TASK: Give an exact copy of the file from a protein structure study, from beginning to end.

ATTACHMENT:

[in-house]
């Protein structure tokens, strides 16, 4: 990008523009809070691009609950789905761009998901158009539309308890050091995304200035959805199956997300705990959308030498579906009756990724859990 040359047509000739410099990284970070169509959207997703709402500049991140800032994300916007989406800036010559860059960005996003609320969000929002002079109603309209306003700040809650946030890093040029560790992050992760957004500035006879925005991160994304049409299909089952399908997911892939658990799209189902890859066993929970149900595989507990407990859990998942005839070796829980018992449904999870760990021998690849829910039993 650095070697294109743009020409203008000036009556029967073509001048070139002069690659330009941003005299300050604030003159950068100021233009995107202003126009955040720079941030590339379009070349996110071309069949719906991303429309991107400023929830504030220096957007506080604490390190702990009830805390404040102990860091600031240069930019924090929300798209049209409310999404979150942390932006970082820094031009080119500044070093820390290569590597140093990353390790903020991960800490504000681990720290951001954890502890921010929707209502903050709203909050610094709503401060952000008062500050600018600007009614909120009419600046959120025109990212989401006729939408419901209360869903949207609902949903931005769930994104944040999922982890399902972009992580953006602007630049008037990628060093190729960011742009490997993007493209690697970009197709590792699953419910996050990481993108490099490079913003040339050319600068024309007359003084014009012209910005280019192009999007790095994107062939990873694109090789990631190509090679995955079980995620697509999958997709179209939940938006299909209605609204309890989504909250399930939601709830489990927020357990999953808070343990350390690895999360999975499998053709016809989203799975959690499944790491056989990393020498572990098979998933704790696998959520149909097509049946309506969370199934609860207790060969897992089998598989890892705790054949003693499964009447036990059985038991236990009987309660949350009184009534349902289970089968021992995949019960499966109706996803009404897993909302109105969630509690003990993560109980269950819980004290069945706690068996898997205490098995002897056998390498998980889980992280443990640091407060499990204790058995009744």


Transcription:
[in-house]
């Protein structure tokens, strides 16, 4: 990008523009809070691009609950789905761009998901158009539309308890050091995304200035959805199956997300705990959308030498579906009756990724859990 040359047509000739410099990284970070169509959207997703709402500049991140800032994300916007989406800036010559860059960005996003609320969000929002002079109603309209306003700040809650946030890093040029560790992050992760957004500035006879925005991160994304049409299909089952399908997911892939658990799209189902890859066993929970149900595989507990407990859990998942005839070796829980018992449904999870760990021998690849829910039993 650095070697294109743009020409203008000036009556029967073509001048070139002069690659330009941003005299300050604030003159950068100021233009995107202003126009955040720079941030590339379009070349996110071309069949719906991303429309991107400023929830504030220096957007506080604490390190702990009830805390404040102990860091600031240069930019924090929300798209049209409310999404979150942390932006970082820094031009080119500044070093820390290569590597140093990353390790903020991960800490504000681990720290951001954890502890921010929707209502903050709203909050610094709503401060952000008062500050600018600007009614909120009419600046959120025109990212989401006729939408419901209360869903949207609902949903931005769930994104944040999922982890399902972009992580953006602007630049008037990628060093190729960011742009490997993007493209690697970009197709590792699953419910996050990481993108490099490079913003040339050319600068024309007359003084014009012209910005280019192009999007790095994107062939990873694109090789990631190509090679995955079980995620697509999958997709179209939940938006299909209605609204309890989504909250399930939601709830489990927020357990999953808070343990350390690895999360999975499998053709016809989203799975959690499944790491056989990393020498572990098979998933704790696998959520149909097509049946309506969370199934609860207790060969897992089998598989890892705790054949003693499964009447036990059985038991236990009987309660949350009184009534349902289970089968021992995949019960499966109706996803009404897993909302109105969630509690003990993560109980269950819980004290069945706690068996898997205490098995002897056998390498998980889980992280443990640091407060499990204790058995009744």